4. Cross Country Endorsement
The minimum age to complete the Cross-Country Endorsement navigation and field landing tests is 16.
The Cross-Country Endorsement can only be issued if the applicant has already qualified for a Bronze Endorsement and has the approval of the CFI.
1. Soaring Flight;
The candidate must complete a soaring flight of at least one hour in duration after release. The soaring flight must be evidenced by a logger trace (IGC approval not required), by an instructor observing, or by an OO observing.
2. Field Selection Test;
The candidate must demonstrate satisfactorily their ability to select or reject fields as to their suitability for landing. This exercise must be undertaken from the air but can be flown in a glider, motor glider or light aircraft.
3. Field Landings Test (normally completed as part of the Field Selection Test);
The candidate must make a minimum of two successful approaches in a motor glider towards a field landing area selected by the candidate. The altimeter should be covered or the scale offset for this exercise. To qualify for the Endorsement, the approaches must be flown without any assistance or prompting from the instructor who must be satisfied that the candidate has demonstrated an adequate level of judgement and skill.
The candidate must demonstrate their ability to navigate, to the satisfaction of a Full Rated Instructor or when completed in a TMG, an appropriately qualified MGIR. The candidate must plan a triangular task of at least 100 km, giving due consideration for any airspace requirements and to appropriate aspects of airmanship.
During a BGA Bronze Cross Country Endorsement Navigation Skills Test the candidate must demonstrate the ability to read an aeronautical chart, to relate features shown on it with those features as they appear from the air and to orientate the map with respect to ground features. This exercise can be flown in a glider, motor glider or light aircraft and only sufficient of the planned 100 km task need be flown to convince the instructor of the candidate’s ability to navigate.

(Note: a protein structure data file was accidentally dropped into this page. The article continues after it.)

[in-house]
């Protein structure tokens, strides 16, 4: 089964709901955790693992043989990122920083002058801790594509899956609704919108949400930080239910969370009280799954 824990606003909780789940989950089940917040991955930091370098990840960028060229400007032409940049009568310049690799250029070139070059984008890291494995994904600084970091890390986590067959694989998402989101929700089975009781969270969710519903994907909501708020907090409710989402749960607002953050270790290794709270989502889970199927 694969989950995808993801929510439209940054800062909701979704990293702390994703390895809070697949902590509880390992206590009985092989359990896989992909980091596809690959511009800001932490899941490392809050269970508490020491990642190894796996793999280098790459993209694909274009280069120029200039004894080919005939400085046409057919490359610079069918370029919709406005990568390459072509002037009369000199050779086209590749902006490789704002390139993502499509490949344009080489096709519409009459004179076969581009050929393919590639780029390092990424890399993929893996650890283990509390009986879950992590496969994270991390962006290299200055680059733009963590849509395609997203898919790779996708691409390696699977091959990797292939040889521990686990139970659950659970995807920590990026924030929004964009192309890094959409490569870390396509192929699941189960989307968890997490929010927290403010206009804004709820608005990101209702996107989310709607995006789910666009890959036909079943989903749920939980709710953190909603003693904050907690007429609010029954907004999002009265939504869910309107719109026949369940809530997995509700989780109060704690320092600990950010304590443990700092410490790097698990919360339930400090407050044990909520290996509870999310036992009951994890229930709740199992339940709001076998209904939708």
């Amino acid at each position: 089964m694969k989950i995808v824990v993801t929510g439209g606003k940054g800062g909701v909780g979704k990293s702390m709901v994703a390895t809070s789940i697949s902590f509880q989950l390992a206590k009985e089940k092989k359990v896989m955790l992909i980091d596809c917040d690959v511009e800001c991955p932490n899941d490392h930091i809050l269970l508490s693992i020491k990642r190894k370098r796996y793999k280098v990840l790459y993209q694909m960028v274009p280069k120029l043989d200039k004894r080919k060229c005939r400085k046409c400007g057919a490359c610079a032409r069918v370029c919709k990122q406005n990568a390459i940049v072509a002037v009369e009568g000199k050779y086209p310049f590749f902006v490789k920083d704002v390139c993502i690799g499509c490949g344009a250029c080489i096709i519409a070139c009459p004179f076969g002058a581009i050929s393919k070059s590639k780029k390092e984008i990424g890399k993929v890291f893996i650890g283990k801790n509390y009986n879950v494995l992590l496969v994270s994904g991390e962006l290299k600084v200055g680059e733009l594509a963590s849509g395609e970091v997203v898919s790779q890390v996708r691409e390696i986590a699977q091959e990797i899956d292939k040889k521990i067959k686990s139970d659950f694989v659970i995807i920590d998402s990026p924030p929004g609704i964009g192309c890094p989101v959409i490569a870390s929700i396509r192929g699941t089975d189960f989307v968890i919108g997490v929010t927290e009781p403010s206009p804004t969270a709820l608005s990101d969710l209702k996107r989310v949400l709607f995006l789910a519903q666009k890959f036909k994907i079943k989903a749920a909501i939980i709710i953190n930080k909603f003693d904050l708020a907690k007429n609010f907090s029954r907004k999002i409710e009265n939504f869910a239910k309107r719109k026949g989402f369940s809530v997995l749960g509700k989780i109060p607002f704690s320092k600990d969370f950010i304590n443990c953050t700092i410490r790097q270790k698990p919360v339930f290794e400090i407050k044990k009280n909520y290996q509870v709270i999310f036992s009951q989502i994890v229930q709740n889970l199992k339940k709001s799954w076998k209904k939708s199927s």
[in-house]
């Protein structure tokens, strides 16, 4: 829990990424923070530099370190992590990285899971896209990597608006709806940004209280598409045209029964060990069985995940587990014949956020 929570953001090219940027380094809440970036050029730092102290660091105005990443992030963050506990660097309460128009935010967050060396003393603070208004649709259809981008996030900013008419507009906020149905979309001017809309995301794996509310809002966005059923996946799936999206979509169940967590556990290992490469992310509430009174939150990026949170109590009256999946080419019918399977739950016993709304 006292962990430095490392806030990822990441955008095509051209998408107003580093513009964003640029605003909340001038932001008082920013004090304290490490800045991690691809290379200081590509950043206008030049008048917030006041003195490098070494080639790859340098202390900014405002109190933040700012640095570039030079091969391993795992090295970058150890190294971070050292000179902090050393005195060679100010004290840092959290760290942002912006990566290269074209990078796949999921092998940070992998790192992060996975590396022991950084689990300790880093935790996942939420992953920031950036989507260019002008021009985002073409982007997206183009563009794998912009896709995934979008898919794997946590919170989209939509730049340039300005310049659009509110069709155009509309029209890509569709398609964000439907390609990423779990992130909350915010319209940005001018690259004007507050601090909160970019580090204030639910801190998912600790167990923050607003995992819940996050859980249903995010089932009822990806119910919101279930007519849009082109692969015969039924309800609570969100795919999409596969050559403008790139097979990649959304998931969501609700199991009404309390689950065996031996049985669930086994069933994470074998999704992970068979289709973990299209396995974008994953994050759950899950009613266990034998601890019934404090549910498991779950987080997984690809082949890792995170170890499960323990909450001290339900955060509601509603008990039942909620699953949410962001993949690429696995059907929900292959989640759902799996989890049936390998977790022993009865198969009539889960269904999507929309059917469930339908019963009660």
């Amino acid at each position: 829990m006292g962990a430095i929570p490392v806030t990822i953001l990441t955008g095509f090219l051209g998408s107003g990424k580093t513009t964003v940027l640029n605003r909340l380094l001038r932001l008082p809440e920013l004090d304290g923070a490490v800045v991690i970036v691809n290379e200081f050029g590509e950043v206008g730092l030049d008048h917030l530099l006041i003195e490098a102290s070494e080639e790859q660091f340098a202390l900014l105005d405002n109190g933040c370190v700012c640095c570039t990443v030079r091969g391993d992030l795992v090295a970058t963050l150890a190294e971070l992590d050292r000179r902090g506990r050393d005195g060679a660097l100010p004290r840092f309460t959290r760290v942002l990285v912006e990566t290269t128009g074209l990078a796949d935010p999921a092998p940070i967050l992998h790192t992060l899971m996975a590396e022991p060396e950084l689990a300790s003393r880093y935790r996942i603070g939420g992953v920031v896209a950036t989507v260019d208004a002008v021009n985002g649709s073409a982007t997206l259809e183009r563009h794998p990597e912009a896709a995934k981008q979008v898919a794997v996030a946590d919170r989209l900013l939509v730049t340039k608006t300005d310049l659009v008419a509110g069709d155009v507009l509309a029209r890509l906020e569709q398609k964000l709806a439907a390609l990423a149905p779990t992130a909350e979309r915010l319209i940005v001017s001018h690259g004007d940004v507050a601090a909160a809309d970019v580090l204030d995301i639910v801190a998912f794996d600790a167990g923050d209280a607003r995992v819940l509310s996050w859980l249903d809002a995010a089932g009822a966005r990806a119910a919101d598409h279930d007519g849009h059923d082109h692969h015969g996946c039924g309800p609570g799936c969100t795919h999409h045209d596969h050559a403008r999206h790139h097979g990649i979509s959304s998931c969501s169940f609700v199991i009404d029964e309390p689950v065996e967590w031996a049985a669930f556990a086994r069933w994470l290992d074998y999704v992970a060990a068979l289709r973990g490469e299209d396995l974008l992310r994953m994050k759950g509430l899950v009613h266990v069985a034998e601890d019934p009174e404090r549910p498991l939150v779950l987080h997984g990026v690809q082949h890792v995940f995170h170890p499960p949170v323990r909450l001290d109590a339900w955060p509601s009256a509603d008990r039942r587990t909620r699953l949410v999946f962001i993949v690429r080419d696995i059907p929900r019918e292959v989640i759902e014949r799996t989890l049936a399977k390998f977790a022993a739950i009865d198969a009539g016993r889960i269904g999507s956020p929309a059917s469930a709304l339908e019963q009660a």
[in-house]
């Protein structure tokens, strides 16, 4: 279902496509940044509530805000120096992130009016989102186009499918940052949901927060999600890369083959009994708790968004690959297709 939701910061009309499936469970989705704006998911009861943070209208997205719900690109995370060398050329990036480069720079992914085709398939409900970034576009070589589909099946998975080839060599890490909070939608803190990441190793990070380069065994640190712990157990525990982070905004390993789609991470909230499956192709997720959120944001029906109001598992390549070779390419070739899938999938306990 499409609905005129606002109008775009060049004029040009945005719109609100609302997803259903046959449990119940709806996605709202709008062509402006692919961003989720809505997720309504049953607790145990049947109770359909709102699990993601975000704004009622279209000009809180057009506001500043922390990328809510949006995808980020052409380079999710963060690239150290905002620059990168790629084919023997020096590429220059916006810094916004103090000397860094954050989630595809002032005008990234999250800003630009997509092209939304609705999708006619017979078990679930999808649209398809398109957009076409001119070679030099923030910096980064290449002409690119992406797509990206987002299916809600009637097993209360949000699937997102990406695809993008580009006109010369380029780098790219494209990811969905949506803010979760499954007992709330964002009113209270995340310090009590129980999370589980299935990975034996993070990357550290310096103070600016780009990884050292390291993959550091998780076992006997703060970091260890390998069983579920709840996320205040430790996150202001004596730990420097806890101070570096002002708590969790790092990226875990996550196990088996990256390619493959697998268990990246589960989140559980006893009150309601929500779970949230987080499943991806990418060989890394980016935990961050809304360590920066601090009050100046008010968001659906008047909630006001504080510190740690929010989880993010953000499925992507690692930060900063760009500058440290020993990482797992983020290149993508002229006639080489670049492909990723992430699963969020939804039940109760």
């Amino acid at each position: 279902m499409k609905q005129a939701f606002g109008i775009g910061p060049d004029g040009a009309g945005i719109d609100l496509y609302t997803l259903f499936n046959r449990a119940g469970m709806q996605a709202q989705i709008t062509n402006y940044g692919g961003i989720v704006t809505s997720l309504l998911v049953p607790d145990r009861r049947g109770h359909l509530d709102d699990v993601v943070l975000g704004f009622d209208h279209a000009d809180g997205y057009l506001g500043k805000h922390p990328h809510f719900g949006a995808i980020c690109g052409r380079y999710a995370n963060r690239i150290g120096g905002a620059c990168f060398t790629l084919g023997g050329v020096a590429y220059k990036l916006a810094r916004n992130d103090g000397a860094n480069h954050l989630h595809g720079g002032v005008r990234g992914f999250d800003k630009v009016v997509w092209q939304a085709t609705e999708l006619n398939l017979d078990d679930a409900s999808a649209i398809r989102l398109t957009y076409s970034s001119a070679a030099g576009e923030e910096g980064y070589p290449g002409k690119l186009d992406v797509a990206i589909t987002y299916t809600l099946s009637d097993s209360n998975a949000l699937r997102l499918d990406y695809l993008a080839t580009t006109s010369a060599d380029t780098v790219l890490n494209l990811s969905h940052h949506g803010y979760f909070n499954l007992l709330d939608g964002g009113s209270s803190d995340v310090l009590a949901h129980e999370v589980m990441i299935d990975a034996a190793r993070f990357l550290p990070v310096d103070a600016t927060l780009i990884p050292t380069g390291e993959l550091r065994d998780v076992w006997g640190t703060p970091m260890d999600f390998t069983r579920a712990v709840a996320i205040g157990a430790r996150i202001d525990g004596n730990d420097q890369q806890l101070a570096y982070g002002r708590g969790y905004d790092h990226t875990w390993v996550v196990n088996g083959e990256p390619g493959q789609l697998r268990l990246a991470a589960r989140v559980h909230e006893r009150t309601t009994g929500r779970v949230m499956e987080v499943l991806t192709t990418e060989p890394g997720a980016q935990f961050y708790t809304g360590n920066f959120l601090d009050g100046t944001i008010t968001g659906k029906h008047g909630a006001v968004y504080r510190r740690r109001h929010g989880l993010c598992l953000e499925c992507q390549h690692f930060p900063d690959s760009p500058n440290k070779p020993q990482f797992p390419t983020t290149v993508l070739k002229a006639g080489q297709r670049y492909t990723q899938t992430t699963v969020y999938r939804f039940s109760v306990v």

5. Aerobatics Endorsement
The BGA Aerobatics Endorsement exists to enable a pilot to demonstrate competence in flying basic aerobatics. The BGA Aerobatics Endorsement can only be issued if the applicant has already qualified for a Bronze Endorsement and has the approval of the CFI. Holders of a BGA aerobatics badge automatically qualify for a BGA aerobatics endorsement.
- Complete the necessary training before attempting the assessment. The instruction may be provided by a BGA Full or Assistant rated instructor who holds a BGA aerobatics endorsement or BGA contest aerobatic badge. The instruction should be recorded and signed by the instructor.
- Pass the BGA aerobatics endorsement assessment, which may be provided by a BGA Full Rated instructor who holds a BGA aerobatics endorsement or BGA contest aerobatic badge and is authorised by the CFI, or by a BGA aerobatics instructor.
- On completion, a successful assessment must be notified the BGA using the relevant form and an entry signed in the candidate’s logbook.
The holder of the BGA Aerobatics Endorsement may carry out basic figures, ie:
- 45 degree climbing and diving lines
- inside loop
- lazy 8 (two opposite climbing and descending co-ordinated turns forming a figure of 8 when viewed from below)
– the candidate must be alone in the aircraft.
– the assessment is a solo sequence of basic figures. Direction of turn in each figure to be at the pilot’s discretion.
There are no BGA Aerobatics Endorsement recency requirements. Pilots are expected to seek refresher training as required.
6. Cloud flying Endorsement
The BGA Cloud Flying Endorsement exists to enable a pilot to demonstrate competence in cloud flying.
A BGA Cloud Flying Endorsement can only be issued if a pilot possesses both Bronze and Cross-Country endorsements, has at least 30 hours experience as PIC following the grant of the Bronze and Cross-Country endorsements, and has the approval of their CFI.
A BGA Cloud Flying Endorsement can only be issued following assessment by a person specifically authorised by the BGA who on completion must notify the BGA using the relevant form and sign an entry in the candidate’s logbook.